Hippie convoy takes to the road again

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FROM the top of Yew Tree Hill, a spread of a dozen acres 10 miles from Newtown, Powys, the view was terrific. But most of the New Age travellers winding down from a weekend of music and dance looked too tired to take it in.

A sizeable police presence monitored vehicles moving away after the 24-hour party. Today, the police are expected to serve notice under the Public Order Act to remove any of the remaining hippies. By mid-afternoon yesterday, around 1,000 of the original 4,000 revellers were left contemplating problems like finding fuel for their battered vehicles.

Diana has been on the road for five years in a converted motorised horse box. 'It's peaceful travelling in Britain,' she sighed. That is not a sentiment everyone who rubs up against the travellers would agree with. But then Diana, 27, spent her youth in Northern Ireland.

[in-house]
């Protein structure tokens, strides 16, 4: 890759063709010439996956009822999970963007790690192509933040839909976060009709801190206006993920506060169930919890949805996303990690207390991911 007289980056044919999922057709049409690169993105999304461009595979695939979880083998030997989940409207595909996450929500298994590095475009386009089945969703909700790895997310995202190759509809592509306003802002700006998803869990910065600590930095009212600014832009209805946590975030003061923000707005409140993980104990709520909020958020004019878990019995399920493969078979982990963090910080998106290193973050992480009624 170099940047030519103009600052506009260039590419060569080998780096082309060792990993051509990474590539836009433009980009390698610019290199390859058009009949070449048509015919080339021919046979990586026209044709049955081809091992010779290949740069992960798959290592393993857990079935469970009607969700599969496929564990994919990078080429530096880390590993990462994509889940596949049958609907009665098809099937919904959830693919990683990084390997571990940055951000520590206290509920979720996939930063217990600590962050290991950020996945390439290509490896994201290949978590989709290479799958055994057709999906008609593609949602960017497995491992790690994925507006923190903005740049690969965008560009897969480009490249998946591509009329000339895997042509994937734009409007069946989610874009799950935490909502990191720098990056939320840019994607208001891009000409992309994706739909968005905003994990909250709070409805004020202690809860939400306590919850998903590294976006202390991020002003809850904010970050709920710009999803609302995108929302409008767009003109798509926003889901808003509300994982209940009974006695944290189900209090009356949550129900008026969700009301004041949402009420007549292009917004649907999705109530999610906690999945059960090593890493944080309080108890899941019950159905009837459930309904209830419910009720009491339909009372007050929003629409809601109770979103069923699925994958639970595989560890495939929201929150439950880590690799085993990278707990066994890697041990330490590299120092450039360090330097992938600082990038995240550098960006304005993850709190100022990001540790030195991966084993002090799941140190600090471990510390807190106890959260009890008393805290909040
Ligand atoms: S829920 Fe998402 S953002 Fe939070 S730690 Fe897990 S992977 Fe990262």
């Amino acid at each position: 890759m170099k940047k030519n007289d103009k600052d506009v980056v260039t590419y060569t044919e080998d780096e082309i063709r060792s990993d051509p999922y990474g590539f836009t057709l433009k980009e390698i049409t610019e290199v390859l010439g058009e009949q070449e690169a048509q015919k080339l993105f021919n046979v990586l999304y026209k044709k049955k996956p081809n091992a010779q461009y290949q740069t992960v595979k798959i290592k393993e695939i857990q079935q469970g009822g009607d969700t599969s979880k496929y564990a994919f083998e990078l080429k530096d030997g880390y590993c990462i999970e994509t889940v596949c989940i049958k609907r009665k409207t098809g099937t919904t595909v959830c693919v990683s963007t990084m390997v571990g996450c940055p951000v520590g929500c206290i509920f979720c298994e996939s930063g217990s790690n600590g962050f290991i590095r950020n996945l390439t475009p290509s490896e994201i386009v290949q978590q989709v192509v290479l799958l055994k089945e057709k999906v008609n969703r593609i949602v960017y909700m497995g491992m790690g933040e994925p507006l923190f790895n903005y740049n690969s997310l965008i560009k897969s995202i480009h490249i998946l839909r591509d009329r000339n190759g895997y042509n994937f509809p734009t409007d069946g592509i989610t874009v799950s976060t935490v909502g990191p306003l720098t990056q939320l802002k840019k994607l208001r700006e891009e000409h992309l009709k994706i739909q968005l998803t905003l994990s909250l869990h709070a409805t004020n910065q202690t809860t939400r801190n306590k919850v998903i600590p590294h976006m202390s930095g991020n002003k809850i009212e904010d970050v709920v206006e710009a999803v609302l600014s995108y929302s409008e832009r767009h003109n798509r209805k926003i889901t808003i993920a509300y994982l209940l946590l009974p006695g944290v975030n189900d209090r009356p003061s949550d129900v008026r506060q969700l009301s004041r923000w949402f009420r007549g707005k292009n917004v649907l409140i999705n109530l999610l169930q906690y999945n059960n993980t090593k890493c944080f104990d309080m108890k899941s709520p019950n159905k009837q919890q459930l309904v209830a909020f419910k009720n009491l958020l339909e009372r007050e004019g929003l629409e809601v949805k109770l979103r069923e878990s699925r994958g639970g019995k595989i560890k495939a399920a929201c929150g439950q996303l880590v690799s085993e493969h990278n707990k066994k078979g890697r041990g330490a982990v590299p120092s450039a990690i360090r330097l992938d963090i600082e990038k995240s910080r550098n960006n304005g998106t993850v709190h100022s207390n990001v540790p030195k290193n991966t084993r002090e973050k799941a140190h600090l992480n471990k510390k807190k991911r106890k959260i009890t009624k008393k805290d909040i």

A pair of RAF jets screamed overhead. 'Pity they don't spend a bit of that cash on getting us travellers a place where we can live the way we want to,' Carl said, jerking a thumb skywards.

Arthur Mixwell was evicted from his bedsit three years ago. 'There's less hassle on the road,' he ventured, bearing in mind the 10am deadline for the travellers to quit farmer Stanley Pugh's land. Two miles away in of Kerry two travellers cashed their Giros and bought potatoes and bread. That would make a change from the vegan stew sold at pounds 1-a-plate at the festival.

The chief source of friction was the presence of 'ravers'. Most had decamped yesterday but three polished cars remained, their occupants asleep. 'They'll soon be back in their nice little houses,' a passer-by predicted.